Imagine writing a blog post so brilliant that it gets retweeted thousands of times. Shared over and over again on Facebook. Wouldn’t that make your heart skip a beat or two? Wouldn’t that make you feel like a boss?
Well, by the time you finish reading this post, you’ll be on your way to making that vision a reality.
It’s no secret that “how to” articles and blog posts are some of the most sought after, linked to, and bookmarked content online. People want useful information, and they’ll reward you by promoting it to others when you provide it.
As anyone who has blogged for at least a month can tell you, the real battle is getting people to read your post. And, believe it or not, 90% of the outcome of that battle depends on the headline.
Writing a killer “how to” headline will help you write even better “how to” content when you fulfill the promise you made to get people to read in the first place.
Ain’t Nobody Got Time…
Most of us live crazy busy lives, so we seek out tips, tricks, and methods to make things better, easier, and ultimately happier for ourselves. Focusing on the “better, easier, and happier” is the key to great “how to” headlines and content.
It’s not that people aren’t smart enough to understand the implied benefits of learning how to do something. It’s quite the opposite, actually. It’s just that implied benefits don’t prompt action like express benefits do.
People smartly employ aggressive attention filters when scanning headlines, and you’ll get through the filters of a lot more people if you spell out the benefits rather than relying on implication. Plus, if you focus on benefits as well as procedures, your post will be more emotionally engaging.
It’s been said that it’s almost impossible to write a bad “how to” headline. That may be true, but what comes after those two magical words can make all the difference in the amount of attention and readership your writing gets.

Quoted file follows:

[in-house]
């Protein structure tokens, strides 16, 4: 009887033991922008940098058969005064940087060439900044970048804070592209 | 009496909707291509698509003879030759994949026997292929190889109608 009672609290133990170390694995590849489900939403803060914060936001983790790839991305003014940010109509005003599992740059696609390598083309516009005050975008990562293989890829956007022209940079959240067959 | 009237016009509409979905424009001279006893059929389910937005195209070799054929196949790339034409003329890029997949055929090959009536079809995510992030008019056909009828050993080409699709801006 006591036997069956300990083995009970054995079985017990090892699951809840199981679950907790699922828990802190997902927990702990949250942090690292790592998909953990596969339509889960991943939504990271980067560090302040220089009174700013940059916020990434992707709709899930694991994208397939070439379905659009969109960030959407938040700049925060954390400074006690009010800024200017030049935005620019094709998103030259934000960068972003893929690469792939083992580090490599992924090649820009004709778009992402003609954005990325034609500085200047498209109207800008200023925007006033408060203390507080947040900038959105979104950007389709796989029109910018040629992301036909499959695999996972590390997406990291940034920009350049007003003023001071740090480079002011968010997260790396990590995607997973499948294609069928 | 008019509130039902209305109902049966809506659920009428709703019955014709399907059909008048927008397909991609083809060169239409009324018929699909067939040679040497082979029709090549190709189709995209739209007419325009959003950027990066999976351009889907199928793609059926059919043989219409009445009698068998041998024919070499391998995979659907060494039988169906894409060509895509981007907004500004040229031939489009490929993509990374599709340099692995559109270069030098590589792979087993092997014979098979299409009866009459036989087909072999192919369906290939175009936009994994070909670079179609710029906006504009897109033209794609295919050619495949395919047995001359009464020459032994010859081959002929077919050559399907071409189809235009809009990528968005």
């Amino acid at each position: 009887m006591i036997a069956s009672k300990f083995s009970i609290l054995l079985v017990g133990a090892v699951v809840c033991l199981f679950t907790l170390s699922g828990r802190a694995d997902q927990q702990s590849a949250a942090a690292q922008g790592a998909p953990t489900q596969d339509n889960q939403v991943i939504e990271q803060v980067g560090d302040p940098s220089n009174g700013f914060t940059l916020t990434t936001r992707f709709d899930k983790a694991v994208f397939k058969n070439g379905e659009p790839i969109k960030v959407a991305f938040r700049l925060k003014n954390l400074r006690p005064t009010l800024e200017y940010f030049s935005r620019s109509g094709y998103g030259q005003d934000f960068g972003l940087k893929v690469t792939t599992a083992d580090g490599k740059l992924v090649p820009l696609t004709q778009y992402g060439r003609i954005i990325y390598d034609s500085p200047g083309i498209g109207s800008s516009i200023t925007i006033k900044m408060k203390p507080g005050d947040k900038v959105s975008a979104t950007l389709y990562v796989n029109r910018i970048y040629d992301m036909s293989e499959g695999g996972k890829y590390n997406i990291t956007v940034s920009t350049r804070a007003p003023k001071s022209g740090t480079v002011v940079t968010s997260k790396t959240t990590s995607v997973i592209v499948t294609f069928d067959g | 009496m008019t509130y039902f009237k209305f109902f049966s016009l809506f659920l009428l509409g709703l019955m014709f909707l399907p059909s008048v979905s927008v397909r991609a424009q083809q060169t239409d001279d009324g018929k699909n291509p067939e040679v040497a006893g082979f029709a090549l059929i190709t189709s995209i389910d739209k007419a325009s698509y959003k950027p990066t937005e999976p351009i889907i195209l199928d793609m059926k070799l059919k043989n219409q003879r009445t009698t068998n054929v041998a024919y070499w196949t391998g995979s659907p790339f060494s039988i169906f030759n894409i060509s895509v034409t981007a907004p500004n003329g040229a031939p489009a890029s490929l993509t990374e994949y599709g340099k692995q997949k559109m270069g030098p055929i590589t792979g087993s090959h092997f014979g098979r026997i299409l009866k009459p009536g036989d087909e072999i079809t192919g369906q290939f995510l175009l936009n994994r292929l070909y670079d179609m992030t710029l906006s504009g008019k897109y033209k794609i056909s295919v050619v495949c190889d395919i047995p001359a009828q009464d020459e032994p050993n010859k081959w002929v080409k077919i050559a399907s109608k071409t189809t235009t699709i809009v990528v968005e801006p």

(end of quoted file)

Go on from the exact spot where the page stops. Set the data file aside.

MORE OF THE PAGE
Let’s take a look at the structure of a few famous “how to” headlines, and see if we can’t figure out why they work and adapt them to new situations and content.
How to Win Friends and Influence People
Before Dale Carnegie’s classic book was conventionally published, he sold it by mail order with that same title as the headline of the sales letter. Certainly Carnegie’s content was compelling, but that headline is brilliant all by itself.
The headline structure is powerful. You’ve got benefit number one right after “How to,” with another benefit following the word “and.” Simple, right?
It’s much smarter from a credibility standpoint to use this structure when benefit one and benefit two are actually related.
- How to Save Time and Get Things Done
- How to Get a Better Job and Make More Money
- How to Save Money and Retire Rich
The dual benefit “how to” structure will always work if you link the two together and deliver relevant and substantive tips with your content. Give it a try.
How to [Mundane Task] That [Rewarding Benefit]
It’s not easy to derive the actual benefits of learning how to do something. Often, just by adding “that” and offering the top benefit of your post, will ensure that people understand what your article is all about.
Getting Rid of the “To”
Start with “How” but leave out the “to.” You’ll still be making a beneficial promise to your reader that will be fulfilled in the content, but the intrigue factor will be higher and your results perhaps even better.
Let’s look at these famous headlines:
- How I Changed My Life in One Week
- How I Became Rich By Being A Dreamer
Those are pretty intriguing headlines, right?
The more you focus on the benefits to the reader in your headline, the more readers you’ll have. And by touching on the beneficial aspects while laying out the procedural content, you’ll have more happy readers at the end of the piece.
And then they just might share your article with everyone they know.